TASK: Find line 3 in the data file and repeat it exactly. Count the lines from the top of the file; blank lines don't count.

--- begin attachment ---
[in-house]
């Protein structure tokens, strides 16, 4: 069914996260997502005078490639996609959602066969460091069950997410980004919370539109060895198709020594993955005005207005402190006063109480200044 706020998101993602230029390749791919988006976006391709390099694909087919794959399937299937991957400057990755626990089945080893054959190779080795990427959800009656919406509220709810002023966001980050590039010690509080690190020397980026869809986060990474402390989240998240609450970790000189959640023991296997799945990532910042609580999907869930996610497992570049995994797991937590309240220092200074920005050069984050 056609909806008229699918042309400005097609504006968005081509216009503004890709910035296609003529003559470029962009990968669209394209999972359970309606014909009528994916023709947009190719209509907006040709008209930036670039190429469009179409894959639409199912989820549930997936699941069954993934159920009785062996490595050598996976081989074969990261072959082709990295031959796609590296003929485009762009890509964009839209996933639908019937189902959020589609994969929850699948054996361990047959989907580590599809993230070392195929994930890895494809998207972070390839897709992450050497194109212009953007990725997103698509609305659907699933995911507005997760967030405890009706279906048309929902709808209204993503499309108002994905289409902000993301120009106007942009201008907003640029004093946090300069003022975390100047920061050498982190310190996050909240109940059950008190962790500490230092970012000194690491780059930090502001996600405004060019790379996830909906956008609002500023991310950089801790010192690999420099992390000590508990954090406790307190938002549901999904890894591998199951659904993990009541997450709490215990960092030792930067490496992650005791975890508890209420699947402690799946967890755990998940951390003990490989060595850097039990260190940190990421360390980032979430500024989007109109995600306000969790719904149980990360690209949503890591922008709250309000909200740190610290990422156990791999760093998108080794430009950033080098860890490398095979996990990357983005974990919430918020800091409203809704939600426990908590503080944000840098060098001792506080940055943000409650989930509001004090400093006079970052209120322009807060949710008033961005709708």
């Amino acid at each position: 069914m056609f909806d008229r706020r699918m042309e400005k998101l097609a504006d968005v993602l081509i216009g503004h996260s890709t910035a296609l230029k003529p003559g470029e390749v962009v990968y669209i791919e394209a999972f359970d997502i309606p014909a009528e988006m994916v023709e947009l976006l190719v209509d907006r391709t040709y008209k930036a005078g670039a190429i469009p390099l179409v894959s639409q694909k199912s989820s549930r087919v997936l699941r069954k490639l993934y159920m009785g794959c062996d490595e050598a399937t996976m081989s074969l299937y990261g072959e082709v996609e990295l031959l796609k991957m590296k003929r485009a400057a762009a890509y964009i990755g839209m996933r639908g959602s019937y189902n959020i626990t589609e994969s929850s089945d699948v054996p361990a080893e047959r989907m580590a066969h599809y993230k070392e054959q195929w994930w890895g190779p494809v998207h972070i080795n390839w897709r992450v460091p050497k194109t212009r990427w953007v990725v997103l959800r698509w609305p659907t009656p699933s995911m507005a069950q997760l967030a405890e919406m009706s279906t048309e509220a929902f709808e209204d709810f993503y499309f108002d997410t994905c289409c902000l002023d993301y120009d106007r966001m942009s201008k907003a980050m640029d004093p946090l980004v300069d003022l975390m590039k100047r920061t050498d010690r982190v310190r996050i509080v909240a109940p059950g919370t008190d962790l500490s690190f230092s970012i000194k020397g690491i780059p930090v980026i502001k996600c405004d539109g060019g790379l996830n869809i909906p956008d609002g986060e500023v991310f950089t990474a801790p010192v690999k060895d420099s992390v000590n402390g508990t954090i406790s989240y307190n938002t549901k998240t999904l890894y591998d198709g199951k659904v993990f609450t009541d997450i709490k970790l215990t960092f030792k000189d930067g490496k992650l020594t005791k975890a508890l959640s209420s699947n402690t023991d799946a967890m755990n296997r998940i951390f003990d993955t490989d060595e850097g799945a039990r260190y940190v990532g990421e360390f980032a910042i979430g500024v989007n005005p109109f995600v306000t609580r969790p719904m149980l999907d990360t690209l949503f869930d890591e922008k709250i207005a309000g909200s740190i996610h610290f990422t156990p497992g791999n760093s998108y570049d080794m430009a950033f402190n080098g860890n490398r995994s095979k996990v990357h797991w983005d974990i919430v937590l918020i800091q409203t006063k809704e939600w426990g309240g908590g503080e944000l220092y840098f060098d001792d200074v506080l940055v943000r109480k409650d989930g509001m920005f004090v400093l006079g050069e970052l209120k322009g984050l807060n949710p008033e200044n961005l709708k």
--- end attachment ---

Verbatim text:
């Amino acid at each position: 069914m056609f909806d008229r706020r699918m042309e400005k998101l097609a504006d968005v993602l081509i216009g503004h996260s890709t910035a296609l230029k003529p003559g470029e390749v962009v990968y669209i791919e394209a999972f359970d997502i309606p014909a009528e988006m994916v023709e947009l976006l190719v209509d907006r391709t040709y008209k930036a005078g670039a190429i469009p390099l179409v894959s639409q694909k199912s989820s549930r087919v997936l699941r069954k490639l993934y159920m009785g794959c062996d490595e050598a399937t996976m081989s074969l299937y990261g072959e082709v996609e990295l031959l796609k991957m590296k003929r485009a400057a762009a890509y964009i990755g839209m996933r639908g959602s019937y189902n959020i626990t589609e994969s929850s089945d699948v054996p361990a080893e047959r989907m580590a066969h599809y993230k070392e054959q195929w994930w890895g190779p494809v998207h972070i080795n390839w897709r992450v460091p050497k194109t212009r990427w953007v990725v997103l959800r698509w609305p659907t009656p699933s995911m507005a069950q997760l967030a405890e919406m009706s279906t048309e509220a929902f709808e209204d709810f993503y499309f108002d997410t994905c289409c902000l002023d993301y120009d106007r966001m942009s201008k907003a980050m640029d004093p946090l980004v300069d003022l975390m590039k100047r920061t050498d010690r982190v310190r996050i509080v909240a109940p059950g919370t008190d962790l500490s690190f230092s970012i000194k020397g690491i780059p930090v980026i502001k996600c405004d539109g060019g790379l996830n869809i909906p956008d609002g986060e500023v991310f950089t990474a801790p010192v690999k060895d420099s992390v000590n402390g508990t954090i406790s989240y307190n938002t549901k998240t999904l890894y591998d198709g199951k659904v993990f609450t009541d997450i709490k970790l215990t960092f030792k000189d930067g490496k992650l020594t005791k975890a508890l959640s209420s699947n402690t023991d799946a967890m755990n296997r998940i951390f003990d993955t490989d060595e850097g799945a039990r260190y940190v990532g990421e360390f980032a910042i979430g500024v989007n005005p109109f995600v306000t609580r969790p719904m149980l999907d990360t690209l949503f869930d890591e922008k709250i207005a309000g909200s740190i996610h610290f990422t156990p497992g791999n760093s998108y570049d080794m430009a950033f402190n080098g860890n490398r995994s095979k996990v990357h797991w983005d974990i919430v937590l918020i800091q409203t006063k809704e939600w426990g309240g908590g503080e944000l220092y840098f060098d001792d200074v506080l940055v943000r109480k409650d989930g509001m920005f004090v400093l006079g050069e970052l209120k322009g984050l807060n949710p008033e200044n961005l709708k």